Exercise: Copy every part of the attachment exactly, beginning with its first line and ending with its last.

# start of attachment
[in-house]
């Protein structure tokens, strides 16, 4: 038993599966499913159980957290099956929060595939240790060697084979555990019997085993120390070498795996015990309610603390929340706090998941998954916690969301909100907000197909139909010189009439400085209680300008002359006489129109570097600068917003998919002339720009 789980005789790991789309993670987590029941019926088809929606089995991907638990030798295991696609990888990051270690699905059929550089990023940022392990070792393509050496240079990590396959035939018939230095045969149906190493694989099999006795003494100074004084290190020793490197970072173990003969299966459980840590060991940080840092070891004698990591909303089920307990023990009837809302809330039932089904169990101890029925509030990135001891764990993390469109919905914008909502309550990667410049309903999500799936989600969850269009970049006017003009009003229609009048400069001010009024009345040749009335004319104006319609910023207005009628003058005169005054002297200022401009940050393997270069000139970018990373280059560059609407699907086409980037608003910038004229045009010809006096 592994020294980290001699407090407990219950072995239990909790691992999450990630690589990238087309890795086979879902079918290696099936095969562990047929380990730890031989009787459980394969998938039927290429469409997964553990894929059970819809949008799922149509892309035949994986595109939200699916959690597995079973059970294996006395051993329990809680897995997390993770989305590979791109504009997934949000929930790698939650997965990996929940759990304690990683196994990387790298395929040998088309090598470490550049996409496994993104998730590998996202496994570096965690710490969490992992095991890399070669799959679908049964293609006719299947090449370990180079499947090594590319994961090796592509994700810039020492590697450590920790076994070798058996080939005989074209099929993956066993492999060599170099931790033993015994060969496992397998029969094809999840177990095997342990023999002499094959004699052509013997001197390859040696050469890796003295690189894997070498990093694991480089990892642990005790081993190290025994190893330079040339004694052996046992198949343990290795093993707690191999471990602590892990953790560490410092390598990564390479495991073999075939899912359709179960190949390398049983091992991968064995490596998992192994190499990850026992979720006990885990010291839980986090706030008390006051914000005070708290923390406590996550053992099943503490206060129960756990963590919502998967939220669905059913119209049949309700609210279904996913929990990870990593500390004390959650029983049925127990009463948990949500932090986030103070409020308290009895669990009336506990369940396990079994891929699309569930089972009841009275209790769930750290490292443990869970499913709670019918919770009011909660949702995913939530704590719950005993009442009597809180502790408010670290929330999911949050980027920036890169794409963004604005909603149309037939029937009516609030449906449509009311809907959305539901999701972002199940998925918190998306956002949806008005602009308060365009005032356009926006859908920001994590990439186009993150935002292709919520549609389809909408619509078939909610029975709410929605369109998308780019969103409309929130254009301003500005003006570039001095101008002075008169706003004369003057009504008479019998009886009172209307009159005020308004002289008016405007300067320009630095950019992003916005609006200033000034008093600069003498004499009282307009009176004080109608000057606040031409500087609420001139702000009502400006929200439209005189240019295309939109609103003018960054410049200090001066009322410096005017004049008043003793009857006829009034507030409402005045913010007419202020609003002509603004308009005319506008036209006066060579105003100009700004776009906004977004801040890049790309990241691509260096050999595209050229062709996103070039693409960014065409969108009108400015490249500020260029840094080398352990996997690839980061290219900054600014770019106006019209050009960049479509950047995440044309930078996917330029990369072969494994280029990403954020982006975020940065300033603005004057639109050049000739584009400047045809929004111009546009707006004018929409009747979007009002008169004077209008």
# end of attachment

[in-house]
């Protein structure tokens, strides 16, 4: 038993599966499913159980957290099956929060595939240790060697084979555990019997085993120390070498795996015990309610603390929340706090998941998954916690969301909100907000197909139909010189009439400085209680300008002359006489129109570097600068917003998919002339720009 789980005789790991789309993670987590029941019926088809929606089995991907638990030798295991696609990888990051270690699905059929550089990023940022392990070792393509050496240079990590396959035939018939230095045969149906190493694989099999006795003494100074004084290190020793490197970072173990003969299966459980840590060991940080840092070891004698990591909303089920307990023990009837809302809330039932089904169990101890029925509030990135001891764990993390469109919905914008909502309550990667410049309903999500799936989600969850269009970049006017003009009003229609009048400069001010009024009345040749009335004319104006319609910023207005009628003058005169005054002297200022401009940050393997270069000139970018990373280059560059609407699907086409980037608003910038004229045009010809006096 592994020294980290001699407090407990219950072995239990909790691992999450990630690589990238087309890795086979879902079918290696099936095969562990047929380990730890031989009787459980394969998938039927290429469409997964553990894929059970819809949008799922149509892309035949994986595109939200699916959690597995079973059970294996006395051993329990809680897995997390993770989305590979791109504009997934949000929930790698939650997965990996929940759990304690990683196994990387790298395929040998088309090598470490550049996409496994993104998730590998996202496994570096965690710490969490992992095991890399070669799959679908049964293609006719299947090449370990180079499947090594590319994961090796592509994700810039020492590697450590920790076994070798058996080939005989074209099929993956066993492999060599170099931790033993015994060969496992397998029969094809999840177990095997342990023999002499094959004699052509013997001197390859040696050469890796003295690189894997070498990093694991480089990892642990005790081993190290025994190893330079040339004694052996046992198949343990290795093993707690191999471990602590892990953790560490410092390598990564390479495991073999075939899912359709179960190949390398049983091992991968064995490596998992192994190499990850026992979720006990885990010291839980986090706030008390006051914000005070708290923390406590996550053992099943503490206060129960756990963590919502998967939220669905059913119209049949309700609210279904996913929990990870990593500390004390959650029983049925127990009463948990949500932090986030103070409020308290009895669990009336506990369940396990079994891929699309569930089972009841009275209790769930750290490292443990869970499913709670019918919770009011909660949702995913939530704590719950005993009442009597809180502790408010670290929330999911949050980027920036890169794409963004604005909603149309037939029937009516609030449906449509009311809907959305539901999701972002199940998925918190998306956002949806008005602009308060365009005032356009926006859908920001994590990439186009993150935002292709919520549609389809909408619509078939909610029975709410929605369109998308780019969103409309929130254009301003500005003006570039001095101008002075008169706003004369003057009504008479019998009886009172209307009159005020308004002289008016405007300067320009630095950019992003916005609006200033000034008093600069003498004499009282307009009176004080109608000057606040031409500087609420001139702000009502400006929200439209005189240019295309939109609103003018960054410049200090001066009322410096005017004049008043003793009857006829009034507030409402005045913010007419202020609003002509603004308009005319506008036209006066060579105003100009700004776009906004977004801040890049790309990241691509260096050999595209050229062709996103070039693409960014065409969108009108400015490249500020260029840094080398352990996997690839980061290219900054600014770019106006019209050009960049479509950047995440044309930078996917330029990369072969494994280029990403954020982006975020940065300033603005004057639109050049000739584009400047045809929004111009546009707006004018929409009747979007009002008169004077209008």